Contracts entered into with the civil administration (the State) and the written documents regarding a permit, a subsidy, or financial assistance of the same nature, will need to be drawn up exclusively in French.
In some situations, a version in a language other than French may be attached to the French version, e.g., an intergovernmental agreement, an international agreement, or an agreement relating to Native affairs. Rare exceptions allow for contracts or communications to be drawn up in a language other than French, e.g., when the civil administration enters into a contract outside Quebec.
Bill 96 provides that, as of September 1, 2022, legal persons will only be permitted to file legal proceedings in English when accompanied by a certified French translation by an accredited translator, at the filing party’s expense. This rule will apply to courts and administrative tribunals.
As of June 1, 2024, a French translation will need to be attached immediately and without delay to any judgment rendered in writing in English by a court of justice where the judgment terminates a proceeding or is of public interest. This rule will also apply to administrative tribunals and arbitration awards.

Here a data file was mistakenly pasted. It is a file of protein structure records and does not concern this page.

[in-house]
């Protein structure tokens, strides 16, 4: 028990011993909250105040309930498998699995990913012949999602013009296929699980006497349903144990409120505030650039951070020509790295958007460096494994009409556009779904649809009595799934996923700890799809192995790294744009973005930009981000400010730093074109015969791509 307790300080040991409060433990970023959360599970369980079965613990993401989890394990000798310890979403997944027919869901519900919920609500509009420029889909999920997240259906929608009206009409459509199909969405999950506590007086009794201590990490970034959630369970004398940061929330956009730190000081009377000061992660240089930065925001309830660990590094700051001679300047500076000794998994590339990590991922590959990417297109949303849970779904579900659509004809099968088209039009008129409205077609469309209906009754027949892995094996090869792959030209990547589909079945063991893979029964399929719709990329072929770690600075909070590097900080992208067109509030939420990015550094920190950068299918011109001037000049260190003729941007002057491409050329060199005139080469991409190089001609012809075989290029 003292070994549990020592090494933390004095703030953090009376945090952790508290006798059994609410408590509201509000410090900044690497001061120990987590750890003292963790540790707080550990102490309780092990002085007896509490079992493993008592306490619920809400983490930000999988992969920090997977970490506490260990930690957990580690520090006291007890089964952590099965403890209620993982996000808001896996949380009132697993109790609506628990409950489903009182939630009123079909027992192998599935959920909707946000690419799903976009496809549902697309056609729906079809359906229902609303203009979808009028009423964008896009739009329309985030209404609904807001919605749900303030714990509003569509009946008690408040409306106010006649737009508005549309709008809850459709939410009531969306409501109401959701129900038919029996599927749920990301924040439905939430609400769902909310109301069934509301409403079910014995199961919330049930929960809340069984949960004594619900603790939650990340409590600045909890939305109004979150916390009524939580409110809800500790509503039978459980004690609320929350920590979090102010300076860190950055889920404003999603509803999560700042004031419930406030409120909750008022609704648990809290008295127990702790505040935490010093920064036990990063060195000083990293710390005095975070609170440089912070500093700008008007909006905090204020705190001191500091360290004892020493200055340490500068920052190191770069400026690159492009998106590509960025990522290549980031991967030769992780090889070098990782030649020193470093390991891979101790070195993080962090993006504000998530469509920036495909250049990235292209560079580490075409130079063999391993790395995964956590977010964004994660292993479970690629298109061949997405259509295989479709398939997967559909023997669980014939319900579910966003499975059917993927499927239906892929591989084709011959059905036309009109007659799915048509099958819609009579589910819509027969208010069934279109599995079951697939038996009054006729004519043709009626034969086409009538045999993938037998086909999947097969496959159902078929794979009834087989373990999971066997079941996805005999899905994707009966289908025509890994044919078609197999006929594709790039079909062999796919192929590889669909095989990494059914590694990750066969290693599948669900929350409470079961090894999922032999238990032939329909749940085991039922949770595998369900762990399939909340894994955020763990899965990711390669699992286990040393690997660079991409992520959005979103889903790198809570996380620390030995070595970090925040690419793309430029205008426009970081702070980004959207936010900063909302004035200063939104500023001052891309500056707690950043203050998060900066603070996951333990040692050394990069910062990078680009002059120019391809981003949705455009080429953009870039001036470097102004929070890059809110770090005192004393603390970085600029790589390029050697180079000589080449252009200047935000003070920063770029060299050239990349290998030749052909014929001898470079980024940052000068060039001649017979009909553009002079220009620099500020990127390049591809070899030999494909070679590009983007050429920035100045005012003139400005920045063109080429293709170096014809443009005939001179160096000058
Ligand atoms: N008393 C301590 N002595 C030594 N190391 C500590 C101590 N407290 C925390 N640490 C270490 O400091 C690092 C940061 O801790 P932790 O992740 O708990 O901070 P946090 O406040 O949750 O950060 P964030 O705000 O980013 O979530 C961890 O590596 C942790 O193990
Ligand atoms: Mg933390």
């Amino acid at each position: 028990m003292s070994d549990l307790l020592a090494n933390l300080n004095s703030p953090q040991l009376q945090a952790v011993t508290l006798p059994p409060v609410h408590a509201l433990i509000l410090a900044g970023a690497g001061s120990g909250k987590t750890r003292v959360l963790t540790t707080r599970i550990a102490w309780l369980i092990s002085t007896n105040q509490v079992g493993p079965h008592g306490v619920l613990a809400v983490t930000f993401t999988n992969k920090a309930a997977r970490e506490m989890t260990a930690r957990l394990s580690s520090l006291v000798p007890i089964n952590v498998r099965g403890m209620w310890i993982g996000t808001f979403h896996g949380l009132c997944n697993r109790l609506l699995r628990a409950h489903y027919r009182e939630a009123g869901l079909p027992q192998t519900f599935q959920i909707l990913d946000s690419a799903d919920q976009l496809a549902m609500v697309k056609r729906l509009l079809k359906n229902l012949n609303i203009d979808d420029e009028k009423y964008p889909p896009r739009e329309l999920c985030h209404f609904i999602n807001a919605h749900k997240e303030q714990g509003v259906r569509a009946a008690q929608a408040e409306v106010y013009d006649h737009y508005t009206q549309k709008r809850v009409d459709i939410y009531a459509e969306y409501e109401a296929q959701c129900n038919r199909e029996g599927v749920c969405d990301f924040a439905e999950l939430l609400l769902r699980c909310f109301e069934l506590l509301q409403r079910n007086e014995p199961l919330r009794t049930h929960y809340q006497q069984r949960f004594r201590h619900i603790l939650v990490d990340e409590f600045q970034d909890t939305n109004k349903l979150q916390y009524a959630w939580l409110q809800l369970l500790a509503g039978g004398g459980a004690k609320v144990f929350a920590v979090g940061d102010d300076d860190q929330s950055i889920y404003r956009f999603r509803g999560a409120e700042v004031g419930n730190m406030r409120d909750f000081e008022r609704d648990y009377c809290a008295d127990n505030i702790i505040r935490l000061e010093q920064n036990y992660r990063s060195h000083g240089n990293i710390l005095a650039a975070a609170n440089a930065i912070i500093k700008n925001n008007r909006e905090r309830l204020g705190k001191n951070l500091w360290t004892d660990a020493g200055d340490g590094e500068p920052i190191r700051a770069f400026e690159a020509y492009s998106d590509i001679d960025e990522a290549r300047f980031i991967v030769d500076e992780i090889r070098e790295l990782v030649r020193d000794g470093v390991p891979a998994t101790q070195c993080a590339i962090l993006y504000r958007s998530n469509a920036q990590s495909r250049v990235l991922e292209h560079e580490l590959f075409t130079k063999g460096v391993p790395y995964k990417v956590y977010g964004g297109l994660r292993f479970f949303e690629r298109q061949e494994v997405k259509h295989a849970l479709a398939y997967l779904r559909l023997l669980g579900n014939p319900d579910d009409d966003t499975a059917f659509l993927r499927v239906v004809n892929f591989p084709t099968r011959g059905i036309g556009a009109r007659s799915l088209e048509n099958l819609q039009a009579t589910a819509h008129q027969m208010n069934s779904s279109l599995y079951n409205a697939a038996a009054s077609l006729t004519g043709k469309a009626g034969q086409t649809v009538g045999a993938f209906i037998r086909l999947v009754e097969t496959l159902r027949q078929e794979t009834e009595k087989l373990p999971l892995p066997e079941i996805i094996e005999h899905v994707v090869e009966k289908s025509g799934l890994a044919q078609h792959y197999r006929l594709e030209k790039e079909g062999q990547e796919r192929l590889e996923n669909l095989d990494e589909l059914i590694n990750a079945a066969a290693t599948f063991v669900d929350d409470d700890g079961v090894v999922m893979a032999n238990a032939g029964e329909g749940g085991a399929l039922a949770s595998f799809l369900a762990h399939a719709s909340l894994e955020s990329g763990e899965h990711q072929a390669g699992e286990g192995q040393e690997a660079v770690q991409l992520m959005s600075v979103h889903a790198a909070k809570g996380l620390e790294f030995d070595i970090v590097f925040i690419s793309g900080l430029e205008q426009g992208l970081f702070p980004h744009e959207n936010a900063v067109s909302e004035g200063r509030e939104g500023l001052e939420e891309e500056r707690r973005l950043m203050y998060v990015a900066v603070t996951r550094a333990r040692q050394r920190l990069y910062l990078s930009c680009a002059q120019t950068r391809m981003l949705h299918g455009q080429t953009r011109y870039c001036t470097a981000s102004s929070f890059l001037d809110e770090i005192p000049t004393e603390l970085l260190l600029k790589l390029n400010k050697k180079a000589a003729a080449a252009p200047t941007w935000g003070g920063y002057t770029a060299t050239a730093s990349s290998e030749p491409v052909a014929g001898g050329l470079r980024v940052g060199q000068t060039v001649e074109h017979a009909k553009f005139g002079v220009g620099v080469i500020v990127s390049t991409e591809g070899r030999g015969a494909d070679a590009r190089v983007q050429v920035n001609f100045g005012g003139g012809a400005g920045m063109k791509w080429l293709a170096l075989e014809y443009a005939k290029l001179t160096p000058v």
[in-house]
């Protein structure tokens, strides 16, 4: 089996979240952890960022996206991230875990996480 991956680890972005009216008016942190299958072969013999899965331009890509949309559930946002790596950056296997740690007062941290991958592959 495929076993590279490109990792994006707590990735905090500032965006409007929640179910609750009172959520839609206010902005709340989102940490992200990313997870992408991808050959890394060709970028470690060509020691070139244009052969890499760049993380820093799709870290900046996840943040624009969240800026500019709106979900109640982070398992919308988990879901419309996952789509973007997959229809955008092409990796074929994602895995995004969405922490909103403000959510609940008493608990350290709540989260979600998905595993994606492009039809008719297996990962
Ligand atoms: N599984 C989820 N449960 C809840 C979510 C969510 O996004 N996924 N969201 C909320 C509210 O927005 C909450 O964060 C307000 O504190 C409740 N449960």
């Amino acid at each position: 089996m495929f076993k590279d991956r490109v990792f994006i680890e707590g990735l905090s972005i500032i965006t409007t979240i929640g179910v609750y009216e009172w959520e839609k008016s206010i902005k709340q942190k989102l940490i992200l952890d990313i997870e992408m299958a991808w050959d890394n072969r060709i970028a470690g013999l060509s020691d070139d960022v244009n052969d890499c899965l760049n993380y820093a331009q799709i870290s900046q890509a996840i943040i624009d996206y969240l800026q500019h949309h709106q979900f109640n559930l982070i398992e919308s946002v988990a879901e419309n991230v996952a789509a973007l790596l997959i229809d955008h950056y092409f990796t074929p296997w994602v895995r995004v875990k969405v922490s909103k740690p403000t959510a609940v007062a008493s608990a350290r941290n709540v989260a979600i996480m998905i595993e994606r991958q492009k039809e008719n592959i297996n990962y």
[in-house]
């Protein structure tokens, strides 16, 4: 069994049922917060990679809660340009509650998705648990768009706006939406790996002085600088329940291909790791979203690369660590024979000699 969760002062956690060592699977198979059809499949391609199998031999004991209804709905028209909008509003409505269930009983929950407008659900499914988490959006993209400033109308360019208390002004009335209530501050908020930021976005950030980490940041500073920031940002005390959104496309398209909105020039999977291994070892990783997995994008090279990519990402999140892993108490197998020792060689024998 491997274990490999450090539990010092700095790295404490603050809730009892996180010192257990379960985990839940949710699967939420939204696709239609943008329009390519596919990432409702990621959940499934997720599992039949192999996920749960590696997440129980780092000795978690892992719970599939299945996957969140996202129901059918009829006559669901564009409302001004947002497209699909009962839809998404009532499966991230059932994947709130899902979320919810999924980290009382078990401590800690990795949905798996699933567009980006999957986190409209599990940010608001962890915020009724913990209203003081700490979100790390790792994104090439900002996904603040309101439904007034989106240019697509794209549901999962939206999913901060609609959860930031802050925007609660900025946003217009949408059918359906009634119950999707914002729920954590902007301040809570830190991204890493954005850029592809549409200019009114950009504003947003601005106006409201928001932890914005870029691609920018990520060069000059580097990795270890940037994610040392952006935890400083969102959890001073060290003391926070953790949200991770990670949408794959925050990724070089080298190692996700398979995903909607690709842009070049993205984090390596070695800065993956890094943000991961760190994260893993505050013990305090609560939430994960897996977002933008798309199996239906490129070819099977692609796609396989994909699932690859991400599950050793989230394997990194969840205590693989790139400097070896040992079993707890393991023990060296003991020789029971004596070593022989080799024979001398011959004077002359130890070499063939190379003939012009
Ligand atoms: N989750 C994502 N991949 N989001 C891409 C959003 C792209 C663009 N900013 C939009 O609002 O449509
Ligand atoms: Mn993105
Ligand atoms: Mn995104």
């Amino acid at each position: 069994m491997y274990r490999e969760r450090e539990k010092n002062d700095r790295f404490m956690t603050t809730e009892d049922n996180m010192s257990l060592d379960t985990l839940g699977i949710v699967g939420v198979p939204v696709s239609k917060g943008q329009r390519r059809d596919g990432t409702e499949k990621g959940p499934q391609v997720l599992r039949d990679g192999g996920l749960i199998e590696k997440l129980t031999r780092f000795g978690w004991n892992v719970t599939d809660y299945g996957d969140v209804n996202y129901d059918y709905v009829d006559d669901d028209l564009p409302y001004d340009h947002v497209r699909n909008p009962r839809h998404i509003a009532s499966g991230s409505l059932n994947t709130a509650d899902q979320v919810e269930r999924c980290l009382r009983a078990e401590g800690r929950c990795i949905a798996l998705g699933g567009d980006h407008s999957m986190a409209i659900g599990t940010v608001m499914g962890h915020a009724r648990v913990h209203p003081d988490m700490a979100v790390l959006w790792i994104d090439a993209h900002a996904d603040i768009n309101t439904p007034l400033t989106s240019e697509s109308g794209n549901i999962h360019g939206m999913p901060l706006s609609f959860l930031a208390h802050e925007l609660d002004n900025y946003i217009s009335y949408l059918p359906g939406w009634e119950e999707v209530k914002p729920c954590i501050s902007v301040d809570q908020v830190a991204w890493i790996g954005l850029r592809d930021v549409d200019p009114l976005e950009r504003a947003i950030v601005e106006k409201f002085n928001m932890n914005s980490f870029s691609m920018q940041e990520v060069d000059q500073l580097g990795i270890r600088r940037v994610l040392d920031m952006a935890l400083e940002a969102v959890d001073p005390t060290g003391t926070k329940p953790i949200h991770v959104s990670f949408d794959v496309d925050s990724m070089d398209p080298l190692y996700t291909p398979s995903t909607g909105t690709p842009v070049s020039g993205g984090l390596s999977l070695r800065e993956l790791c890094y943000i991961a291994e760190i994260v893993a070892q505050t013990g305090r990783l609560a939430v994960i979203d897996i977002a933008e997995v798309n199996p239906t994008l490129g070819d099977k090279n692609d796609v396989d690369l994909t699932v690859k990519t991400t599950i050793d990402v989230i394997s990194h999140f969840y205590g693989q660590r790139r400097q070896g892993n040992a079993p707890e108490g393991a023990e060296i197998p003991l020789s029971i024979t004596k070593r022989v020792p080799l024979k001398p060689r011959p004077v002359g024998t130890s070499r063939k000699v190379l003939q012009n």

Under Bill 96, a judge or an administrative judge will no longer be required to have knowledge or a specific level of knowledge of a language other then French unless the Minister of Justice, after consulting with the Minister of the French Language, considers otherwise, and when all reasonable means have been taken to avoid imposing such a requirement.
With Bill 96 comes a set of challenges and it does not spare the real estate sector.
First, Bill 96 will have an impact on the following contracts: the promises to purchase, preliminary contracts and memorandums, contracts for the sale or exchange of part or all of a chiefly residential immovable of five dwellings, or of a fraction of a chiefly residential immovable that is the subject of an indivision agreement or declaration of co-ownership. They may however be drawn up in a language other then French at the wish of the parties.